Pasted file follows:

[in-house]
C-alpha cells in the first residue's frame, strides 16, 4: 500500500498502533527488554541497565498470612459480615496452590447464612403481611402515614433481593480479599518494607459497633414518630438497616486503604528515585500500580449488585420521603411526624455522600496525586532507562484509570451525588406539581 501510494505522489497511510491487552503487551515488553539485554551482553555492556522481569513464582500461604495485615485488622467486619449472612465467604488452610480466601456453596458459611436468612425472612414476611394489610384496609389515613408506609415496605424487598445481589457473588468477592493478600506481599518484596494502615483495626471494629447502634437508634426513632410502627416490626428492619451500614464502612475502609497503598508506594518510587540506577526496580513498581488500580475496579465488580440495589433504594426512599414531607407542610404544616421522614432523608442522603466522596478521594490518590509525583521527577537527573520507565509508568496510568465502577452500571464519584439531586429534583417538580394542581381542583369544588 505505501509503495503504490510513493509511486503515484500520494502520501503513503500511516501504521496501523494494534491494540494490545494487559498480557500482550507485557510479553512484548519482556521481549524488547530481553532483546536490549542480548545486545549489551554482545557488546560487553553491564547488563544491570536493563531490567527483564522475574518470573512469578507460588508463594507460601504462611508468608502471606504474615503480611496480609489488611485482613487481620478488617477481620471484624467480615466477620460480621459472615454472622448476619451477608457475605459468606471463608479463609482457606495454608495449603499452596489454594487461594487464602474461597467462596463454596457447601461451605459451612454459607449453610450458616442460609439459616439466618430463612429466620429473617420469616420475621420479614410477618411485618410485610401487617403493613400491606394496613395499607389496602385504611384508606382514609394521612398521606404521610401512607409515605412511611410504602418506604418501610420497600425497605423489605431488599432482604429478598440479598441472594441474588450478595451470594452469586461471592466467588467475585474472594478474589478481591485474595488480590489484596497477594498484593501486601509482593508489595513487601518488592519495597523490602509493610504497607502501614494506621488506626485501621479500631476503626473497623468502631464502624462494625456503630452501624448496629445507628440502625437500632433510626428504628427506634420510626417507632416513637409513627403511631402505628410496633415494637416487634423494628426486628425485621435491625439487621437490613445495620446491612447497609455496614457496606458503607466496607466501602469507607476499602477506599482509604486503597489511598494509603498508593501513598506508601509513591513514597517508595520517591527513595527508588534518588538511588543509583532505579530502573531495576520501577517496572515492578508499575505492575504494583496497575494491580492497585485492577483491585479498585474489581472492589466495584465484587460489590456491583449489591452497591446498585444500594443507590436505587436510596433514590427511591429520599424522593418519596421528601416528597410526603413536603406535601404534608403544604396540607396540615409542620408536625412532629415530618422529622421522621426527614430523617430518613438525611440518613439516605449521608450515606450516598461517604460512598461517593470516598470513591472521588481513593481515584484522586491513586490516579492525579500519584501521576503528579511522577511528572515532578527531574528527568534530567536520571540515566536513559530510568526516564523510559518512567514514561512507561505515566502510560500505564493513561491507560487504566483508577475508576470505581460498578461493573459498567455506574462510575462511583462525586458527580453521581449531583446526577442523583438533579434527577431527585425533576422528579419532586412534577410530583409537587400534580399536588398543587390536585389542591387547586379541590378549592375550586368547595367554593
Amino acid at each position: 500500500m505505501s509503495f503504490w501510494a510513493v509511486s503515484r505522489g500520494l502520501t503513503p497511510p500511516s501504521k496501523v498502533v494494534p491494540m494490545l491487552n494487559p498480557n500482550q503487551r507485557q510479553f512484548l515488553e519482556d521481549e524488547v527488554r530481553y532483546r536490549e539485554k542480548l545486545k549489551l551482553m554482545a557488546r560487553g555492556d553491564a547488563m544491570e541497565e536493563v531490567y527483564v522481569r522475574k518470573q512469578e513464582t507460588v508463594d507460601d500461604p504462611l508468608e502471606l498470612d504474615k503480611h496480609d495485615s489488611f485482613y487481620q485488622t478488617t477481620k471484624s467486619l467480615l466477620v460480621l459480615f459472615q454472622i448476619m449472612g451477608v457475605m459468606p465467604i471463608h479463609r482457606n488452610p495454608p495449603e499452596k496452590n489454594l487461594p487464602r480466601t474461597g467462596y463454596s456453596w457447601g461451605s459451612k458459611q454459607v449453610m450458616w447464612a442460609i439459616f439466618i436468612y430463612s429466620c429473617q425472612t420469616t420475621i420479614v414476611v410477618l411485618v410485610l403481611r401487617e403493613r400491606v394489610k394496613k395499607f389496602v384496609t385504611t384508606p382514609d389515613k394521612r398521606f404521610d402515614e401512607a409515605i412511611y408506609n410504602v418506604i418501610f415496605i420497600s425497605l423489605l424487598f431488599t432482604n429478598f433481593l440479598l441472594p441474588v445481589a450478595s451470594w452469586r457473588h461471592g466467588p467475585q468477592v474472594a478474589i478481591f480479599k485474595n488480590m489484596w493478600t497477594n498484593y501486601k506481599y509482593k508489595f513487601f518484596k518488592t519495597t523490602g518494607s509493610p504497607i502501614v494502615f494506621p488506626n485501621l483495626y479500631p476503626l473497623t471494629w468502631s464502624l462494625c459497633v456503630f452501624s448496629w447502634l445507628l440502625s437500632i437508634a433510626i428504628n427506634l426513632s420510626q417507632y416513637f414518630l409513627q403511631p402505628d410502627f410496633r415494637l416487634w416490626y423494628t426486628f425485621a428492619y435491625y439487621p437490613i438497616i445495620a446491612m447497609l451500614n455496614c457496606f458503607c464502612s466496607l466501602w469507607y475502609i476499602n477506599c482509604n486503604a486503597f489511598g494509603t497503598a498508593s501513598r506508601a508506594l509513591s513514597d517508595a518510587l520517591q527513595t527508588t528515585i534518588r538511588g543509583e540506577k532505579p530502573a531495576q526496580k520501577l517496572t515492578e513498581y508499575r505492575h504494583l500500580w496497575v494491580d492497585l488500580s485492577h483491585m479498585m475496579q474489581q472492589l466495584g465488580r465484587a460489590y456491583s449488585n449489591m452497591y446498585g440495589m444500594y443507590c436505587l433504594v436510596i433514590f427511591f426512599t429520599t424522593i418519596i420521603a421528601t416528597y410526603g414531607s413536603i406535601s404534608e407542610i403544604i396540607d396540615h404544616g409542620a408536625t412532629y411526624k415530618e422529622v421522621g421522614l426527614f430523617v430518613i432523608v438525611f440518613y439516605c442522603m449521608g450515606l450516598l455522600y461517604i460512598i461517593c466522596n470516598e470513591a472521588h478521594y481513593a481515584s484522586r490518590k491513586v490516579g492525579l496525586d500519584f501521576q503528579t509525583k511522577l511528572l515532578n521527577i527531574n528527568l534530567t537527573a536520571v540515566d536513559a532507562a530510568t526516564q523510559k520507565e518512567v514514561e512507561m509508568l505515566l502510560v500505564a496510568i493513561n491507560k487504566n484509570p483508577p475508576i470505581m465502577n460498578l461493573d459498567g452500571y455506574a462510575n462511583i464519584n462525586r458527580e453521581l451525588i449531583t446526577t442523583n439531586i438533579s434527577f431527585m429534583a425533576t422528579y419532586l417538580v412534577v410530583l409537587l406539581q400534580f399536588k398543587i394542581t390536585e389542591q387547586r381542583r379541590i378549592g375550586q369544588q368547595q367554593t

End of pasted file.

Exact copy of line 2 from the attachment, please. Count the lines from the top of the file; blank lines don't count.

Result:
C-alpha cells in the first residue's frame, strides 16, 4: 500500500498502533527488554541497565498470612459480615496452590447464612403481611402515614433481593480479599518494607459497633414518630438497616486503604528515585500500580449488585420521603411526624455522600496525586532507562484509570451525588406539581 501510494505522489497511510491487552503487551515488553539485554551482553555492556522481569513464582500461604495485615485488622467486619449472612465467604488452610480466601456453596458459611436468612425472612414476611394489610384496609389515613408506609415496605424487598445481589457473588468477592493478600506481599518484596494502615483495626471494629447502634437508634426513632410502627416490626428492619451500614464502612475502609497503598508506594518510587540506577526496580513498581488500580475496579465488580440495589433504594426512599414531607407542610404544616421522614432523608442522603466522596478521594490518590509525583521527577537527573520507565509508568496510568465502577452500571464519584439531586429534583417538580394542581381542583369544588 505505501509503495503504490510513493509511486503515484500520494502520501503513503500511516501504521496501523494494534491494540494490545494487559498480557500482550507485557510479553512484548519482556521481549524488547530481553532483546536490549542480548545486545549489551554482545557488546560487553553491564547488563544491570536493563531490567527483564522475574518470573512469578507460588508463594507460601504462611508468608502471606504474615503480611496480609489488611485482613487481620478488617477481620471484624467480615466477620460480621459472615454472622448476619451477608457475605459468606471463608479463609482457606495454608495449603499452596489454594487461594487464602474461597467462596463454596457447601461451605459451612454459607449453610450458616442460609439459616439466618430463612429466620429473617420469616420475621420479614410477618411485618410485610401487617403493613400491606394496613395499607389496602385504611384508606382514609394521612398521606404521610401512607409515605412511611410504602418506604418501610420497600425497605423489605431488599432482604429478598440479598441472594441474588450478595451470594452469586461471592466467588467475585474472594478474589478481591485474595488480590489484596497477594498484593501486601509482593508489595513487601518488592519495597523490602509493610504497607502501614494506621488506626485501621479500631476503626473497623468502631464502624462494625456503630452501624448496629445507628440502625437500632433510626428504628427506634420510626417507632416513637409513627403511631402505628410496633415494637416487634423494628426486628425485621435491625439487621437490613445495620446491612447497609455496614457496606458503607466496607466501602469507607476499602477506599482509604486503597489511598494509603498508593501513598506508601509513591513514597517508595520517591527513595527508588534518588538511588543509583532505579530502573531495576520501577517496572515492578508499575505492575504494583496497575494491580492497585485492577483491585479498585474489581472492589466495584465484587460489590456491583449489591452497591446498585444500594443507590436505587436510596433514590427511591429520599424522593418519596421528601416528597410526603413536603406535601404534608403544604396540607396540615409542620408536625412532629415530618422529622421522621426527614430523617430518613438525611440518613439516605449521608450515606450516598461517604460512598461517593470516598470513591472521588481513593481515584484522586491513586490516579492525579500519584501521576503528579511522577511528572515532578527531574528527568534530567536520571540515566536513559530510568526516564523510559518512567514514561512507561505515566502510560500505564493513561491507560487504566483508577475508576470505581460498578461493573459498567455506574462510575462511583462525586458527580453521581449531583446526577442523583438533579434527577431527585425533576422528579419532586412534577410530583409537587400534580399536588398543587390536585389542591387547586379541590378549592375550586368547595367554593